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I just learned in a C# tutorial that we can declare var name = new ClassNameOfOtherScript(); to create a new class object, then use the object to call the function in that class, but it doesn't seem to be working in Unity.

Am I understanding it wrong or does it work differently in Unity?

I have a class Cube1 this is attached to an object with SpriteRenderer enabled. Then I have another script ClockController which is not attach to any object. When I run it, the color of cube does not change to red?

public class Cube1 : MonoBehaviour
{
    
    public void Rectangle()
    {
        GetComponent<SpriteRenderer>().color = Color.red;
    }

}
public class ClockController : MonoBehaviour
{
  
    void Start()
    {
        var cube1 = new Cube1();
        cube1.Rectangle();
    }
}
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    \$\begingroup\$ Why would the colour of your existing Cube1 object change when you called the colour change function on a new Cube1 object? (ie. NOT the one that already exists in your scene/project) Did you try searching for past answers about how to get a reference to an existing object to call a method on it? \$\endgroup\$
    – DMGregory
    Jan 11, 2021 at 13:03
  • \$\begingroup\$ Tested both code and noticed the different, indeed putting the title getting a reference on(existing) object would be more appropriate. Been learning C# fundamental tutorial for sometime yet I do not realize I'm on the wrong direction regarding the usage of "new" operator. Thank again!! \$\endgroup\$
    – chuackt
    Jan 11, 2021 at 15:17

1 Answer 1

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Well you are doing var cube1 = new Cube1(); which is how you would make an object in C#, but since it is Unity, and this is a MonoBehaviour, you are not supposed to make it like that.

Instead, make a new GameObject and attach the Cube1 script to it.


void Start()
{
    // make a new gameobject.
    GameObject gameObject = new GameObject();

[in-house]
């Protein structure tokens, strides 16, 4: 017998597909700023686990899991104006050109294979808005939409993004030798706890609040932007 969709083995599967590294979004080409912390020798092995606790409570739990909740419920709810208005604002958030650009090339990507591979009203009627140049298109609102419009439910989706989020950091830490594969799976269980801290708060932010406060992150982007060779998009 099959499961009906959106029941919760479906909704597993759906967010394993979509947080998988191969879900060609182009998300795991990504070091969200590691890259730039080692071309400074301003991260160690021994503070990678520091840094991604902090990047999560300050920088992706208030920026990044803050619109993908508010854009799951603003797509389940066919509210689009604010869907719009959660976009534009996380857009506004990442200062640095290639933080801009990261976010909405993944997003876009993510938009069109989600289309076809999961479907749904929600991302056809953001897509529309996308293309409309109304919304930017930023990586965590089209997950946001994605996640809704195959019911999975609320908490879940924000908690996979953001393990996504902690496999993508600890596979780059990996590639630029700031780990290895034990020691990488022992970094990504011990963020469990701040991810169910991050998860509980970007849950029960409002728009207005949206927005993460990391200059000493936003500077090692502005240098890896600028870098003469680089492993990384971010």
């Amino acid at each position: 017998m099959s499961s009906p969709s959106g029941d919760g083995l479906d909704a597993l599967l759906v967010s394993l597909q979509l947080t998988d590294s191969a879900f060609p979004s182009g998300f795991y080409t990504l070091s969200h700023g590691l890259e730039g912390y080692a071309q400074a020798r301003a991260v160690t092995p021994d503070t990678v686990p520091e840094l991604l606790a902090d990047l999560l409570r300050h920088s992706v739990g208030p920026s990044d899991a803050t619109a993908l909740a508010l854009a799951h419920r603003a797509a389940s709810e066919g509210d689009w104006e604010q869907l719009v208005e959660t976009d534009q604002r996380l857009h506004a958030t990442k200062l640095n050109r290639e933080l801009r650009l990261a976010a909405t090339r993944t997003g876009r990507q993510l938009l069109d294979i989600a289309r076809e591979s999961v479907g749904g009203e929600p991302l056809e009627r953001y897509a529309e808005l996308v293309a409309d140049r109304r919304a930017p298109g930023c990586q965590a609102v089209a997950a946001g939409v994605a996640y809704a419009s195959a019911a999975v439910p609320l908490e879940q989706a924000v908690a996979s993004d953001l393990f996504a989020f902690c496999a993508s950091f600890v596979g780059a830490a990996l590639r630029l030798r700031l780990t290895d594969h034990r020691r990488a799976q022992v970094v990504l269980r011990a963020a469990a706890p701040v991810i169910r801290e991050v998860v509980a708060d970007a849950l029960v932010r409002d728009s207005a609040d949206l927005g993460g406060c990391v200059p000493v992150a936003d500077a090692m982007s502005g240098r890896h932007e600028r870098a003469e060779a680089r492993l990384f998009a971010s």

// adding a SpriteRenderer as your `Cube1` will try to access it.
    // -- please also see the bottom note of the answer. --
    gameObject.AddComponent<SpriteRenderer>();

    // attach a Cube1 script to it and store the reference to it in a var. 
    Cube1 cube = gameObject.AddComponent<Cube1>();

    // call the function on that cube.
    cube.Rectangle();
}

Sidenote, if you don't make an object in the scene that holds the ClockController, it won't execute the Start() method.


When you already have an existing GameObject (instead of making a new one) that has a script you want to access, you can use gameObject.GetComponent<Cube1>() , store it in a variable (if necessary) and access it that way. You just need to get that specific GameObject to begin with.


Extra info on component dependencies:

As pointed out by @DMGregory, cube.Rectangle() will try to find/access a SpriteRenderer on the cube object, which would have to be added first. You could add [RequireComponent(typeof(SpriteRenderer))] which means that whenever you add a Cube1 script to a GameObject, the required component is added aswell if it is not already there.

I'd suggest to take a look at the docs: https://docs.unity3d.com/ScriptReference/RequireComponent.html

Alternatives would probably be making sure in your Cube1 script that at some point a SpriteRenderer is attached, but that's all going off-topic I think.

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    \$\begingroup\$ Note that since Cube1.Rectangle() tries to get a reference to an attached SpriteRenderer component, it does not make sense to call this on a new object that has no SpriteRenderer on it, as shown in this answer. The as Cube1 is also unnecessary — the return type is already Cube1 \$\endgroup\$
    – DMGregory
    Jan 11, 2021 at 13:23
  • \$\begingroup\$ Ah thanks, I was not sure about the as Cube1 part so looked up the docs (and saw it there). Will update my answer. Sharp one on the SpriteRenderer, guess I was too focussed on only answering how to call the function. \$\endgroup\$
    – D.Kallan
    Jan 11, 2021 at 13:39
  • \$\begingroup\$ Note that the as is shown in the docs only for the overloads that take a type or string as an argument. It is not present in the example for the generic version that you're using here. \$\endgroup\$
    – DMGregory
    Jan 11, 2021 at 13:42

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